The world of #AnEmberintheAshes is a witness to Sabaa Tahir’s outstanding talent. She masterly perfected the use of word into giving the world an image, a culture, a feel to it and a strong voice. She gave life to the book; I could feel every word vibrating through it. I appreciated how authentically she used arabic names for Scholars and Tribesmen; gave them a whole new level of legitimacy, culture and civilization that doesn’t need to be even explained.


Sabaa Tahir’s skill with character is nothing short of amazing; as I previously noted with Elias and Helene. Laia, the female protagonist, even though she saw herself to be a coward and weak, I saw a strong, unyielding woman with an iron will. I admired her courage and loyalty to do whatever it takes to get her brother out from under the Martials claws and torture. There was definitely some similarities between her and Elias, yet it was more like the resemblances that complete one-another. I think Elias’ compassion towards her is partially what kept both of them alive and standing on their feet with all what they had to endure. For the first half of the book, they merely cross-path every once in a while; yet that reflects a depth to their forming connection better than a thousand spoken words. They actually talk to each other around the second half of the book, and it begins. Laia 's character annoyed me a little bit at first, and I think that's why I enjoyed reading about her.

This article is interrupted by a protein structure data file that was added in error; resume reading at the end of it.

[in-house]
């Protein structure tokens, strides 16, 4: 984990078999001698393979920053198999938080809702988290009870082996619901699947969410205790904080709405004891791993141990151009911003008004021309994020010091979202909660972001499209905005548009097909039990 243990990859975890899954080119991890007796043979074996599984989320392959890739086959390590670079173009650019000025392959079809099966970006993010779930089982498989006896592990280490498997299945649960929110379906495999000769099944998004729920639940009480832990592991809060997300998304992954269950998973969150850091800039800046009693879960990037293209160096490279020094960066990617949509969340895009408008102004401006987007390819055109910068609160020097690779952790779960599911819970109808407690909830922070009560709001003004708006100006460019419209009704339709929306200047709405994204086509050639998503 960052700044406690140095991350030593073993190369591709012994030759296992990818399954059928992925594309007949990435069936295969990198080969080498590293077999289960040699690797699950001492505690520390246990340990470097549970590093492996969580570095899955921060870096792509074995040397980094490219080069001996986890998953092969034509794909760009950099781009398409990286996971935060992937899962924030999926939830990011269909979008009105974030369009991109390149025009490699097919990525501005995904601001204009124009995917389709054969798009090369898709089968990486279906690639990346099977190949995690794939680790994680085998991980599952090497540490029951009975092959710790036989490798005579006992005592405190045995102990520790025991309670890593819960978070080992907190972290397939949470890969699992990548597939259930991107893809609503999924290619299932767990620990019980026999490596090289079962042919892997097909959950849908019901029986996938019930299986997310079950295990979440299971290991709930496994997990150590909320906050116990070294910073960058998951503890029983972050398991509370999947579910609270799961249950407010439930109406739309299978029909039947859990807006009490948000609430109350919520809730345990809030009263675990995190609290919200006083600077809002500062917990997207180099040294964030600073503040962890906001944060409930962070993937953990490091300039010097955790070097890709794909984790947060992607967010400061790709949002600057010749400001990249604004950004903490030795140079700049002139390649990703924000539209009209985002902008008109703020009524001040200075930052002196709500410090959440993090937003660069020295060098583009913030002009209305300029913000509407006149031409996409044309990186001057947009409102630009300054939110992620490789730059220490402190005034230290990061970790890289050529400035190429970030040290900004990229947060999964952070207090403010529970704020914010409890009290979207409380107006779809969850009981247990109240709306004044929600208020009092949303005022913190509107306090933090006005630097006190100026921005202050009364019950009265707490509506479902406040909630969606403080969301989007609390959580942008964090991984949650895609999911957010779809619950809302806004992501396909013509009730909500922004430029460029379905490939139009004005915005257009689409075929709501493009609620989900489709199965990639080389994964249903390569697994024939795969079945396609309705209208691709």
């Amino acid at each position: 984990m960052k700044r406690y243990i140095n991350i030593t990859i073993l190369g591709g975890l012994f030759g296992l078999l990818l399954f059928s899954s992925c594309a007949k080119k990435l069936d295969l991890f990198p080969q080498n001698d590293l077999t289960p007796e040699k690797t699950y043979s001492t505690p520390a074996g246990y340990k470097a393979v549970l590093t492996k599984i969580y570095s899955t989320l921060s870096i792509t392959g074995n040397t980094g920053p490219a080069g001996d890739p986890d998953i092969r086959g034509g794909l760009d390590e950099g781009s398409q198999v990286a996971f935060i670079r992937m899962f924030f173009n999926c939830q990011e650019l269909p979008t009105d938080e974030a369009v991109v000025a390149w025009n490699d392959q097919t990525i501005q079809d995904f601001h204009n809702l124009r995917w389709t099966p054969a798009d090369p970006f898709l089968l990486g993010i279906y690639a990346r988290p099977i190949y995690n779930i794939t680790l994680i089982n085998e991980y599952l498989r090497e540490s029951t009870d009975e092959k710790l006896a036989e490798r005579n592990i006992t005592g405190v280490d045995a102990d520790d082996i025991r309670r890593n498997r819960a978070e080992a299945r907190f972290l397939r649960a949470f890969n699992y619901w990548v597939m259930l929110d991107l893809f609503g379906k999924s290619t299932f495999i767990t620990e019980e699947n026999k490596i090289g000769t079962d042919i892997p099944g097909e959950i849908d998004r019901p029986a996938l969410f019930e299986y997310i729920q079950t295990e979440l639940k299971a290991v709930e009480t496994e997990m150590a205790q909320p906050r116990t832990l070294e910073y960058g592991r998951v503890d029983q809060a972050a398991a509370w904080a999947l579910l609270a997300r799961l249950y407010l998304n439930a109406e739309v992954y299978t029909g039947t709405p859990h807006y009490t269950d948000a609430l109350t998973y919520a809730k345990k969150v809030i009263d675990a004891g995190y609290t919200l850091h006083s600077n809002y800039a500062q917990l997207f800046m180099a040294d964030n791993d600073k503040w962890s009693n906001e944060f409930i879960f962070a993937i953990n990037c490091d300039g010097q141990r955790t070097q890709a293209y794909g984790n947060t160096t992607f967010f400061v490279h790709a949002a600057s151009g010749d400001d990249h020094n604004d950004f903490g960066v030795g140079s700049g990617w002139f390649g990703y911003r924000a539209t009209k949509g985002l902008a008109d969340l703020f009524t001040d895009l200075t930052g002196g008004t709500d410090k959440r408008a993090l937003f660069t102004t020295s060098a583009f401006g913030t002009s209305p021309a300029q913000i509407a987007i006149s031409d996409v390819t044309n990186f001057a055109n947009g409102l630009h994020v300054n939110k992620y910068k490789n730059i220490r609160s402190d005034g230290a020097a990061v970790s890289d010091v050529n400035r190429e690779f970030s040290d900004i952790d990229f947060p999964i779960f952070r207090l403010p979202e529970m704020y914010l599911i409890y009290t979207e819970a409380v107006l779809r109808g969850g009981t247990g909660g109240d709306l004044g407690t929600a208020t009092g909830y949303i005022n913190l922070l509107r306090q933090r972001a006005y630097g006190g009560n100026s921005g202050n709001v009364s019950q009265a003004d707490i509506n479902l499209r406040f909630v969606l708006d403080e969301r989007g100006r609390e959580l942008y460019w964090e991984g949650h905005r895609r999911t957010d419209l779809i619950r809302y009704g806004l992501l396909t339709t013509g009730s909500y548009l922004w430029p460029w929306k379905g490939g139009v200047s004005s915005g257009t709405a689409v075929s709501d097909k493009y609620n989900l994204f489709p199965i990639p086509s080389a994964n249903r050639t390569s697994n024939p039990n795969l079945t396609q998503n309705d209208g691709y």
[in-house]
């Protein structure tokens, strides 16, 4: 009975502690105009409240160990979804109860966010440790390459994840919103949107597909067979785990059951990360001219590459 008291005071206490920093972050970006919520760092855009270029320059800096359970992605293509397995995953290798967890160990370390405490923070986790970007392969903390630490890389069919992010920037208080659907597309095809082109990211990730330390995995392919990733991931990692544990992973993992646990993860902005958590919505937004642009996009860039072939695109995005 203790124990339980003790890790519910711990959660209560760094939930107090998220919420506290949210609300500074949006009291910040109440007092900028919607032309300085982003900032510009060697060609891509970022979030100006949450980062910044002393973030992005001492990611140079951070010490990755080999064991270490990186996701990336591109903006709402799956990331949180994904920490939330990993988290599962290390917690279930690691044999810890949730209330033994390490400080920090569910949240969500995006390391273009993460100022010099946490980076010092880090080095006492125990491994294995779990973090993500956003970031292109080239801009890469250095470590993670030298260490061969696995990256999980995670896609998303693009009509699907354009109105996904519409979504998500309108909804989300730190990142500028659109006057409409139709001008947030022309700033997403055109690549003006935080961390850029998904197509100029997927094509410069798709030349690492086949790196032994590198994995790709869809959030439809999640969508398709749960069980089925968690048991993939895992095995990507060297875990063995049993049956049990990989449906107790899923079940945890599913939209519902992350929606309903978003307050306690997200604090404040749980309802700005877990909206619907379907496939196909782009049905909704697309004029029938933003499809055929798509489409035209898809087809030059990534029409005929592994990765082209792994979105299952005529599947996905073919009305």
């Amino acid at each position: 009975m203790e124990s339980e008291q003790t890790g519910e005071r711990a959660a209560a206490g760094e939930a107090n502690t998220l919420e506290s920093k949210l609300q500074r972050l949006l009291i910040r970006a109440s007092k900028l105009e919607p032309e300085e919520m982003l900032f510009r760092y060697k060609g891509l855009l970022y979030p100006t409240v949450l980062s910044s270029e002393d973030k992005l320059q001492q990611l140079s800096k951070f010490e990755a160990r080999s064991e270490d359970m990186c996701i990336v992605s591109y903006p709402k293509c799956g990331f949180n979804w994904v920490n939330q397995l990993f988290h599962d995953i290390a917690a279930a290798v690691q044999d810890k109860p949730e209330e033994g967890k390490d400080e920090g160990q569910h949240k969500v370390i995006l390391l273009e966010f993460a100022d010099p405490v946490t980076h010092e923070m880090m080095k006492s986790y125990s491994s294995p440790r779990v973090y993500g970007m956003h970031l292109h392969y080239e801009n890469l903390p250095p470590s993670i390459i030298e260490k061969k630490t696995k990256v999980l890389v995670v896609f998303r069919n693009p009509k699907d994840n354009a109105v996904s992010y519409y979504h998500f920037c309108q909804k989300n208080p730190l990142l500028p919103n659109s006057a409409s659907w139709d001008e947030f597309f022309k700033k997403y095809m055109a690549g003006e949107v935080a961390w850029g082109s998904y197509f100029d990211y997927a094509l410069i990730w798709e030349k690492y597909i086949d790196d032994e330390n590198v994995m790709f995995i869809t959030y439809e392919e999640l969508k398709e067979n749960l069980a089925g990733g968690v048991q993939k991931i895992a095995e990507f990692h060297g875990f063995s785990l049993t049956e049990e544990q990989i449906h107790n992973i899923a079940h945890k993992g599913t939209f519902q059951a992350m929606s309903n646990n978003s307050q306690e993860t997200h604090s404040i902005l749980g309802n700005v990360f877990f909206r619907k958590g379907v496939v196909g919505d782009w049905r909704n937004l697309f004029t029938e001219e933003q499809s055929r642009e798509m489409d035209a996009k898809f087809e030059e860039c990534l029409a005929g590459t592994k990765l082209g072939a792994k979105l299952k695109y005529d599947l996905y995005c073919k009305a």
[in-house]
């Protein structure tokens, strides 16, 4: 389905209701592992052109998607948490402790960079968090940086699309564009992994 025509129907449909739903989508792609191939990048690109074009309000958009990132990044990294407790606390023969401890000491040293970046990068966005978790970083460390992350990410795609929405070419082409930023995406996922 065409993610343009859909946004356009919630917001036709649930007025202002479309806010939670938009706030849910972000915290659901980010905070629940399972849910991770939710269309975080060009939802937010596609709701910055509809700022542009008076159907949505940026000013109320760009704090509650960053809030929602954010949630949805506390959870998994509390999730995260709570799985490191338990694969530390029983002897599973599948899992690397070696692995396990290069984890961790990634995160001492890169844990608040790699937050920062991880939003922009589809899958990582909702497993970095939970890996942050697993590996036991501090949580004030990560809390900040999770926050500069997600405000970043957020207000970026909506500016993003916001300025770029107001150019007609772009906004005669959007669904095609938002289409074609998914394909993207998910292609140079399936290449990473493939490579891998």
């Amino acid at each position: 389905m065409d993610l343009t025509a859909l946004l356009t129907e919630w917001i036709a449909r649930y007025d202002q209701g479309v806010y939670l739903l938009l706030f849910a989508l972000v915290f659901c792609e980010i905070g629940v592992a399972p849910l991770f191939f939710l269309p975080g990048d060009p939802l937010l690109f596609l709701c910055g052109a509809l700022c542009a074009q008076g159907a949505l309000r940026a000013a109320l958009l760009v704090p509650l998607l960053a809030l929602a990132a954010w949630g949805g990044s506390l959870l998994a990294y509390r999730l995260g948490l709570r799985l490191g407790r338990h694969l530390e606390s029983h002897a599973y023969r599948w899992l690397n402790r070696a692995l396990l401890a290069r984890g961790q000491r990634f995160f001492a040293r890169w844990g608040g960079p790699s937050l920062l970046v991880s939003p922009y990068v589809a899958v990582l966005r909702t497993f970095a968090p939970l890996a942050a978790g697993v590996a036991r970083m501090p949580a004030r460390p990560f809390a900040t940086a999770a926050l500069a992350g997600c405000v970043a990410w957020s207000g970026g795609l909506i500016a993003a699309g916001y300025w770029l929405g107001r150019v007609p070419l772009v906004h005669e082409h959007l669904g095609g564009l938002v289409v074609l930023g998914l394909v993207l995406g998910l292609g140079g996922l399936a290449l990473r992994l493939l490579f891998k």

It made her all the more real to me.


“You are full, Laia. Full of life and dark and strength and spirit. You are in our dreams. You will burn, for you are an ember in the ashes.”


The Resistance is a metaphor for a suppressed society struggling to survive, slashing at anything and everything they can get their hands on. Mazen, Kennan, Sana, Tariq…each was struggling against the other. No true leader there, no plan, no organization whatsoever and sadly a true reflection of our world's current politics situation. And to be totally honest, I wasn’t a huge fan of Kennan, something is off about him.


Now, let's face the inevitable and talk about the commandant! That woman actually scared me, terrified me is more like it. No joke, I shivered, shook with anticipated terror whenever she showed up. How can a woman be capable of such cruelty is beyond me. I believe that even though I hate her with a passion, her character is so damn well written; that's why you hate a character on paper with real-like passion. Her relationship with her son broke my heart into pieces, witnessing how she branded Laia was a proof of how long-gone she is into darkness and to be capable of mutilating young children is nothing but a statement to how darkness has overtaken her and how power can rotten one's heart and poison their soul.


And while we're on the subject of awful persons, let's talk about Marcus and be done with it. Despite the fact that I loathed the guy, I want to know him a little better. Something felt off and missing; there always has to be a back story to every bully, and I need to know why he is the way he is. The things he did, does and will do; lord save us!


This series is a wonderful and captivating experience, I plan to re-read book 2 & 3 before we finally get our hands on the fourth and final book.